Niagara County Legislature Republicans plan to hold a special session next week to pass resolutions calling for the whole board to resign and for the top executives to be replaced.

The Republicans also want a criminal probe of the discharge.

The Legislature has no authority to do any of that, since it has no role in the board's appointment or operations.

There are five members on the Water Board, each appointed by a different public official or entity. Dyster and the Niagara Falls City Council appointed new members earlier this year.

Dyster appointed O'Callaghan in February. The Council chose Nicholas J. Forster, the Niagara County Democratic Party chairman, in January.

They joined former Democratic County Legislator Renae Kimble to form a three-member working majority. The other members said Thursday that they have been frozen out of the agency's inner workings.

"There's been a bloc with Danny O'Callaghan, Nick Forster and Renae Kimble, so both myself and Colleen Larkin, the newest member of the board, pretty much are left out in the dark on everything," said Leffler, who said she was appointed to the board by Gov. Andrew M. Cuomo at the recommendation of Dyster.

Larkin, put on the board in April by State Sen. Robert G. Ortt, said the only information she received about the discharge came from the same two news releases issued to the media.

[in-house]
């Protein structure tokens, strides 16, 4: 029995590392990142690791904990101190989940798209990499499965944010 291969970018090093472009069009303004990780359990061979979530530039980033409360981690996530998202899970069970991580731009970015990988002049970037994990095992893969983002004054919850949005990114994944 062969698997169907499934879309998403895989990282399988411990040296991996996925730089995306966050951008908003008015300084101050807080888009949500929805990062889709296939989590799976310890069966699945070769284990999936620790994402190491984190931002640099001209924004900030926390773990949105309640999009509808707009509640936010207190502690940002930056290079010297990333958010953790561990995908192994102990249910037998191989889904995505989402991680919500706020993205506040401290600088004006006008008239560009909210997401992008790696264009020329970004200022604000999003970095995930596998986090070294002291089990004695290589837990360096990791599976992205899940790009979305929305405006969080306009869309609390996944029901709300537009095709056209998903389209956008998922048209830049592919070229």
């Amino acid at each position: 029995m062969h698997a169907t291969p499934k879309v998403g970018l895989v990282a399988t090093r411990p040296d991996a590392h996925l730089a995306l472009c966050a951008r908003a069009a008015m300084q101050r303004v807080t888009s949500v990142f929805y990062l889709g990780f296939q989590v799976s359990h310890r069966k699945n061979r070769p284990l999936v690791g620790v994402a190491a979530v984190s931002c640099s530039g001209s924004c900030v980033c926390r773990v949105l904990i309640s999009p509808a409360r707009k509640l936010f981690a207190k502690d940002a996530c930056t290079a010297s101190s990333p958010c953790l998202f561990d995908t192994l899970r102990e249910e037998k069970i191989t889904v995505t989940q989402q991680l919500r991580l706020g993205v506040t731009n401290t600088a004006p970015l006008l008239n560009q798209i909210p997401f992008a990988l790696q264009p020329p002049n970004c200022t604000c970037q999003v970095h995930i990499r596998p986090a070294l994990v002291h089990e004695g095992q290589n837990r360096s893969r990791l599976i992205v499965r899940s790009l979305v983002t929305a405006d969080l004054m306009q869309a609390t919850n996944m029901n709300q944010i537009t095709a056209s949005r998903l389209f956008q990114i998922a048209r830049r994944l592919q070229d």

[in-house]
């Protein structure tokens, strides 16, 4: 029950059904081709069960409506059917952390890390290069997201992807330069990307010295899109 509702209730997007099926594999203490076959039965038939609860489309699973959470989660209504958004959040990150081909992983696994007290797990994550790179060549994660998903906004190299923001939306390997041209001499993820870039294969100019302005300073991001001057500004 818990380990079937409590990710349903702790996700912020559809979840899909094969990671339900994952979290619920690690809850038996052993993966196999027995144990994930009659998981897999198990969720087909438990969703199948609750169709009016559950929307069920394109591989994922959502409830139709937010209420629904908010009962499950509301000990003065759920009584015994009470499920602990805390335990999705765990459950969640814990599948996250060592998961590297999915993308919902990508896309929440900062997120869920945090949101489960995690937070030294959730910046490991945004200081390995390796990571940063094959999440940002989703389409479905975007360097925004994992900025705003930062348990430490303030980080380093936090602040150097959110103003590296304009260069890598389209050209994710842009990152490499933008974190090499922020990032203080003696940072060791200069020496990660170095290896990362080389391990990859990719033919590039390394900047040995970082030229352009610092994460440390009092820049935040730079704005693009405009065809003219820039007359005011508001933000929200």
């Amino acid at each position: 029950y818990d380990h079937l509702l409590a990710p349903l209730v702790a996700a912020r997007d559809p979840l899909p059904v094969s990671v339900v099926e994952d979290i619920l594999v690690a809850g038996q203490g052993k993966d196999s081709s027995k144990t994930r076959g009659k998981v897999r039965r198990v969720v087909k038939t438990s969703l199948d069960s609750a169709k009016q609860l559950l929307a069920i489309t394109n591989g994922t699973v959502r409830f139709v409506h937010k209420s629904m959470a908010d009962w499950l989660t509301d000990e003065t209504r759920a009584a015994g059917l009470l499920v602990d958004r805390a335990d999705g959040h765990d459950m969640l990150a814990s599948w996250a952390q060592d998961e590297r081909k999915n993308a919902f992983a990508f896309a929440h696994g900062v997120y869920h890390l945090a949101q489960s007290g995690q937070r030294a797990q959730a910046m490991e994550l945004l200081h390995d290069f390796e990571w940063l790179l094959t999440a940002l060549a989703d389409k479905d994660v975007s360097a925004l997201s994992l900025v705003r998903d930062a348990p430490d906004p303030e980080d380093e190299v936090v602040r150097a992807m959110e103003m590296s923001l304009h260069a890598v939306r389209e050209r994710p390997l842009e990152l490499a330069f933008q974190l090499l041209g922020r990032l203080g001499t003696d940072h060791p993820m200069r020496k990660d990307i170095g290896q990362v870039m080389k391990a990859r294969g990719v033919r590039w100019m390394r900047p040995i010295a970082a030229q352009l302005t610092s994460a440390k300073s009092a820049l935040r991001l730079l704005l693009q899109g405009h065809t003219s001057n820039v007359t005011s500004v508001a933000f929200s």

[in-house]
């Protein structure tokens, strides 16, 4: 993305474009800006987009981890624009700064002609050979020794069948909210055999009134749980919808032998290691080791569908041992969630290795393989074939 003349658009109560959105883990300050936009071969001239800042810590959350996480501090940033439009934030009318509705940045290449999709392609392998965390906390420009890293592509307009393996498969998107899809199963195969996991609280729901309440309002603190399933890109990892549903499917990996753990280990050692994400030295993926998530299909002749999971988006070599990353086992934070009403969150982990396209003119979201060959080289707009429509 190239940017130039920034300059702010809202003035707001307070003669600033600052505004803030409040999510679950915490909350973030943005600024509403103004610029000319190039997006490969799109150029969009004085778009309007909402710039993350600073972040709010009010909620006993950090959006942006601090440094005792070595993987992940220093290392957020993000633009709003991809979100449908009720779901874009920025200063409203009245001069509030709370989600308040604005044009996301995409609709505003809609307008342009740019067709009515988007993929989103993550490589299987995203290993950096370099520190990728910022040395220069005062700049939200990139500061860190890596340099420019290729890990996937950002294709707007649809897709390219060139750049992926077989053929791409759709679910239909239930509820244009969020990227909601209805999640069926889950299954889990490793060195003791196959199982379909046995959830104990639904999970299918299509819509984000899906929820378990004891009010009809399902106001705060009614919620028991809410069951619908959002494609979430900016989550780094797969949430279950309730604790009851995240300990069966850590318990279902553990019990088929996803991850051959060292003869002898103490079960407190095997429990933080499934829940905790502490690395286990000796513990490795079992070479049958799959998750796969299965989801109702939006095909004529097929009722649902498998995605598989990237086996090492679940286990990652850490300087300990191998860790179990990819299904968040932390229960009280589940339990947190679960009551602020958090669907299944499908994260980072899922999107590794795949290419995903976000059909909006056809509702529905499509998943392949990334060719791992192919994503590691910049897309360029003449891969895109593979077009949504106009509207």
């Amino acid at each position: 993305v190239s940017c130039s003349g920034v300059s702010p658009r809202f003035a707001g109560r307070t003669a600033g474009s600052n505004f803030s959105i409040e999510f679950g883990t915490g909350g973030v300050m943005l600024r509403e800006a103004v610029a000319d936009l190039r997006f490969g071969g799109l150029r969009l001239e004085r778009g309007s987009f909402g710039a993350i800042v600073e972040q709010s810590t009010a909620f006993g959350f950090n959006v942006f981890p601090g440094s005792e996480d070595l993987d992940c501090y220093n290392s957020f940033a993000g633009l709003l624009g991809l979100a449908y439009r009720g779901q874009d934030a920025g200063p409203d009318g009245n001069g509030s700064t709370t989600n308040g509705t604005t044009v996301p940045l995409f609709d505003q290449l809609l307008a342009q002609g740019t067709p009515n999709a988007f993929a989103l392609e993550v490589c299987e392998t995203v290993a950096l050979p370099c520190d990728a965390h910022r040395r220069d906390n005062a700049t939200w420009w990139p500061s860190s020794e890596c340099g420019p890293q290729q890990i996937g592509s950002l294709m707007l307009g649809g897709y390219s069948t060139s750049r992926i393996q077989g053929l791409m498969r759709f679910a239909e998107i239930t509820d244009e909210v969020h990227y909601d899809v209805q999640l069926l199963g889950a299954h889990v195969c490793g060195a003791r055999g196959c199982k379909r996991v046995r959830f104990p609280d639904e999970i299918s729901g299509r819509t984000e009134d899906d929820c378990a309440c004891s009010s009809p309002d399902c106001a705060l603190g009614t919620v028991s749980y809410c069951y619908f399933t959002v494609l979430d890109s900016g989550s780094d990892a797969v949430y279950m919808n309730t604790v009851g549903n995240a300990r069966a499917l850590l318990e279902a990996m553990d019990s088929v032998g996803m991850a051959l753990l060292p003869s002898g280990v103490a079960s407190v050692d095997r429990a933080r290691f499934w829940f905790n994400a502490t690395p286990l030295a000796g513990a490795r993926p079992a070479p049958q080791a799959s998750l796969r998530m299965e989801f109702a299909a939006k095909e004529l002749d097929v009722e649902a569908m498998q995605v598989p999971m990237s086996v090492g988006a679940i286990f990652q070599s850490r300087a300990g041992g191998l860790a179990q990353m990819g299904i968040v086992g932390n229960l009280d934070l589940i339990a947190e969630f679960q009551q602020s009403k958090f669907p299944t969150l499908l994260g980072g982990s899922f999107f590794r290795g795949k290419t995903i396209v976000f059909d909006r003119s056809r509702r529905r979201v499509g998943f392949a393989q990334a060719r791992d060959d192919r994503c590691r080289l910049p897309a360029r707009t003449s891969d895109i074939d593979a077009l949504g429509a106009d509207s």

"I have no real information at all," Larkin said. "I appreciate transparency. Right now, I don't have all the facts."

"They can get no information," said Morinello. "They're left out in the cold. They inquire and they can get no information from the board majority."

Morinello said at a news conference Thursday that he'd like to replace Kimble, who holds the Assembly seat. Assembly Speaker Carl Heastie makes the appointment based on the recommendation of the Assembly member representing Niagara Falls.

Morinello said he wants to appoint Daniel Weiss, chairman of the Niagara County Conservative Party, but it's unclear whether Kimble is a holdover or has time left on a term to which she was appointed by former Assemblyman John D. Ceretto.

Leffler sent letters to Cuomo and Attorney General Eric Schneiderman after the "coup," accusing the Democratic bloc of violating Open Meetings Law by huddling separately without telling the other board members or notifying the media. She also noted that the new executives were interviewed and hired without notice that the jobs were open.

The letter charged that the unions who represent Water Board workers, who had been working without a contract for seven years, increased their pay demands after Forster and O'Callaghan joined the board. In April, three unions received new seven-year contracts with annual 1.5 percent pay raises.

"We on the board have worked very hard to make this organization better," O'Callaghan said at a news conference, during which he did not answer questions. Kimble and Forster did not return calls Thursday.